For much of our date night at the new Citizen, my husband’s eyes looked longingly at the women seated next to us. (Practically cuddled next to us: tables are snugly spaced here.) Both were chomping down on the Spicy Fried Chicken Sandwich, a teetering tower of brown crunch and pale goo tucked in a puffy bun. It had, I allow, serious eye appeal. And sound appeal: it makes noises, this construct, that blends with the sound of women moaning.
Our table was covered largely with vegetables and raw fish. Plates of scallop crudo, the rounds of raw mollusk deluged with tiny, shiny, pretty things; wedges of grilled eggplant smothered with yogurt; black and green broccoli; and a warm salad of roasted squash and wilted radicchio. Plus (fried) falafel, for fibre. All of which my date tucked into with great pleasure — and justly so. But ever with a roaming eye to the birds next door.
Citizen is the second project for the formidable chef-restaurateur team of Marc Doiron and Lori Wojcik. Their first is the seven-year-old Elgin Street restaurant called Town. This sibling slipped into a former hair salon space, around the corner from Town on Gilmour Street, with a configuration that allows for the Town kitchen to be lengthened and shared. The room is bright, whitewashed, with design touches that are rustic-refined, quirky and charming. Art matters to this team – Wojcik comes from an art restoration background, and ran a gallery for a dozen years. Music does too. If there weren’t a dozen hungry eyes at the front door looking longingly at my table (no reservations), I could have lingered, ordering this and that, and enjoyed the tunes.
As is the modern way, the menu has a snacky sensibility. If you know the food served at Town, you’ll recognize the same focus on big flavours, eccentric-sounding combinations (that work), and pretty plates. Doiron trained as a pastry chef, and his pleasure in detail, colour and form is clear. But unlike the cuisine at Town – mod-Italian with some liberties – the influences on the menu at Citizen are more global, from southern Spain, Lebanon, Morocco, Korea, Japan and Quebec. Whyever not?
You could start with dates, stuffed with smoked blue cheese, sashed with bacon, brushed with cayenne’d honey, and smothered with almonds, slivered and browned. Though you could also end well with these dates; no matter how much savoury you toss at dates, they remain sweet treats. Or you could start with broccoli. Nothing sweet about them. The kitchen sets the charred spears, showered with manchego cheese, in a shallow pool of Ajo Blanco, the ancient Andalusian soup of almond, bread and garlic, cool and thick, scattered with pickled grapes, and lots of crunchy almonds. Think broccoli’s not your thing? Try this version.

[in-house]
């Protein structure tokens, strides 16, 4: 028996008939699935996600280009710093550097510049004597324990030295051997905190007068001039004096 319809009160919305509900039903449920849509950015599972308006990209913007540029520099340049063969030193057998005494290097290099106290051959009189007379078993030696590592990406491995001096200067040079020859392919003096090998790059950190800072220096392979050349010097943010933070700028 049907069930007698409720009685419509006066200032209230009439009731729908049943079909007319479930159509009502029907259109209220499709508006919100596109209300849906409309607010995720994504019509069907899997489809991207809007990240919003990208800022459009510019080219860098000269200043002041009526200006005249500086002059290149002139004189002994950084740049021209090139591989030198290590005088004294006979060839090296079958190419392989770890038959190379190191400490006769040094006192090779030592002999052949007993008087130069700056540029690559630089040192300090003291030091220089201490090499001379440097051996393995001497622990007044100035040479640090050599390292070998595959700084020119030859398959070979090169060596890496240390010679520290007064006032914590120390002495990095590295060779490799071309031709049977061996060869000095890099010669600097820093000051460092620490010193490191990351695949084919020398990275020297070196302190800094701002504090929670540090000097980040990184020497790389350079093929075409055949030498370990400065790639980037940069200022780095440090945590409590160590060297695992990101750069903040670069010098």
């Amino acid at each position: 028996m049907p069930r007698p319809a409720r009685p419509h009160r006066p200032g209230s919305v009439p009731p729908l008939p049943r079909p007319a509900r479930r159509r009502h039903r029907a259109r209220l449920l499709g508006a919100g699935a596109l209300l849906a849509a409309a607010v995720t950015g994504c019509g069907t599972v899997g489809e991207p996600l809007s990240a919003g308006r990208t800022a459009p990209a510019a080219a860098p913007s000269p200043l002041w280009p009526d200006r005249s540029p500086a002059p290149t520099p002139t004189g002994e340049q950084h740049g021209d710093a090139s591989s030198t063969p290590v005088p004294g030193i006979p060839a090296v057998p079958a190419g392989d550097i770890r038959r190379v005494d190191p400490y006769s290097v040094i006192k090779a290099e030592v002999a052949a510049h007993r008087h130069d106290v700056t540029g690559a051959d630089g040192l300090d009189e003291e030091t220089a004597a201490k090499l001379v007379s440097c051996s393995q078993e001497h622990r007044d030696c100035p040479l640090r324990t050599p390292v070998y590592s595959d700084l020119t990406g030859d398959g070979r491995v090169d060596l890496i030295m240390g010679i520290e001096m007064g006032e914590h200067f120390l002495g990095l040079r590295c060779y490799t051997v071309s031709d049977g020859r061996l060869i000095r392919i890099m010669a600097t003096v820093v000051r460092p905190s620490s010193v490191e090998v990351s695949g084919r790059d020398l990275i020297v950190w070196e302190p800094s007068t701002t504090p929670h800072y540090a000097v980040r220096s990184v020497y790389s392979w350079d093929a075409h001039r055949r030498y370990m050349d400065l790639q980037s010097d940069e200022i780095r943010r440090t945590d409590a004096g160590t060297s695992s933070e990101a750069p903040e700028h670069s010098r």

Wedges of smokey eggplant, canoe shaped, bronzed, grill-marked and dredged in punchy spices, are set upon with many things – a couscous salad, soft braised lamb, juicy pops of pomegranate, rings of pickled jalapeno, spoons of cool, tangy yogurt and a big finish of nubbly gremolata, all green and garlicky, puckered up with preserved lemon.
And on it went, dish after dish of pretty pleasures and out-there combinations. Heirloom carrots perfectly roasted, set in a white puddle of goat cheese sauce. Ringing the dish, an Oz-green swirl of slurried pesto, and (here’s where it gets weird) orange mounds of tobiko (Japanese flying fish roe), along with preserved mandarin for some sweet citrus, branches of dill and broken bits of a black sesame brittle.
Two types of squash are herbed, roasted and blanketed with charred radicchio, moistened with a lime crema and crowned with seeds. What else? Falafel with beet hummus and a pickled beet salad, heady of cloves. And scallops crudo, the only dish with a slight flaw. Roasted hazelnuts, a brunoise of green apple, pea shoots and snipped chives draped the scallops, ‘cooked’ in a lime-apple gel and anointed with brown butter. But the butter had hardened to shards. Clearly not the plan. So we let the dish sit, turned our attention to other things, and in time the butter liquefied, and the scallops and their mates were pretty darn splendid.
Who needs teetering towers of Korean fried chicken sandwiches with prosciutto and pickles when there’s so much good in vegetables and fish?
We indulged instead with pudding chomeur set in a maple caramel, with spiced apples and whipped cream.
Citizen might have a thoroughly casual feel, but service has a fine dining sensibility. It knows the food inside out and back to front, has solid wine knowledge (the list is as interesting as the food), is focused on the needs of its tables, and the floor and bar staff seem a happy bunch.
As our server said, when asked why she’d come to Citizen: “Well, when you have the opportunity to work with Marc and Lori… you just do.”
Marc Doiron and Lori Wojcik’s Citizen is open Thursday through Sunday. On Monday evenings, guest chef Mike Frank (late of Bar Robo and the departed Mellos diner) takes over the kitchen.
207 Gilmour St., 613-422-6505
Small plates, $9 to $16
Open from 6 p.m. Thursday to Monday